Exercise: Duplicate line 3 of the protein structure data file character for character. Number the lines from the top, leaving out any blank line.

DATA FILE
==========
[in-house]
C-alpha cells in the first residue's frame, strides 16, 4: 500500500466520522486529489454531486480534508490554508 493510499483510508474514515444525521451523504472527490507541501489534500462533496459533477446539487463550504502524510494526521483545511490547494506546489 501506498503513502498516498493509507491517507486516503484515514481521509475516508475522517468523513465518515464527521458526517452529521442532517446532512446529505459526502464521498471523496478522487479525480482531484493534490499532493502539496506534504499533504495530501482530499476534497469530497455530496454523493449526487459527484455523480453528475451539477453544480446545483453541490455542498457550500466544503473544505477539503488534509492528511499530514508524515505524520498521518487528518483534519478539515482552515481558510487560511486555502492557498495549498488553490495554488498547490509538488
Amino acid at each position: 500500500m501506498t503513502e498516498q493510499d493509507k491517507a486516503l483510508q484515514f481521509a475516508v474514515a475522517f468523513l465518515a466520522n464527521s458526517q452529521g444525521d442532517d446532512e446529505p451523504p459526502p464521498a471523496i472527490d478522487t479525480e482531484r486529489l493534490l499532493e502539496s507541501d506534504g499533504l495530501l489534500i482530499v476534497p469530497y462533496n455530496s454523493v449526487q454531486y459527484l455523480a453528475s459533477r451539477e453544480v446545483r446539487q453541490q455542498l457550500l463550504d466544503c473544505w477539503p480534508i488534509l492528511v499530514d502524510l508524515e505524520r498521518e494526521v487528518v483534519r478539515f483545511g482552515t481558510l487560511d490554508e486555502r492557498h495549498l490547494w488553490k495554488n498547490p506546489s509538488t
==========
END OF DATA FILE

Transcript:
Amino acid at each position: 500500500m501506498t503513502e498516498q493510499d493509507k491517507a486516503l483510508q484515514f481521509a475516508v474514515a475522517f468523513l465518515a466520522n464527521s458526517q452529521g444525521d442532517d446532512e446529505p451523504p459526502p464521498a471523496i472527490d478522487t479525480e482531484r486529489l493534490l499532493e502539496s507541501d506534504g499533504l495530501l489534500i482530499v476534497p469530497y462533496n455530496s454523493v449526487q454531486y459527484l455523480a453528475s459533477r451539477e453544480v446545483r446539487q453541490q455542498l457550500l463550504d466544503c473544505w477539503p480534508i488534509l492528511v499530514d502524510l508524515e505524520r498521518e494526521v487528518v483534519r478539515f483545511g482552515t481558510l487560511d490554508e486555502r492557498h495549498l490547494w488553490k495554488n498547490p506546489s509538488t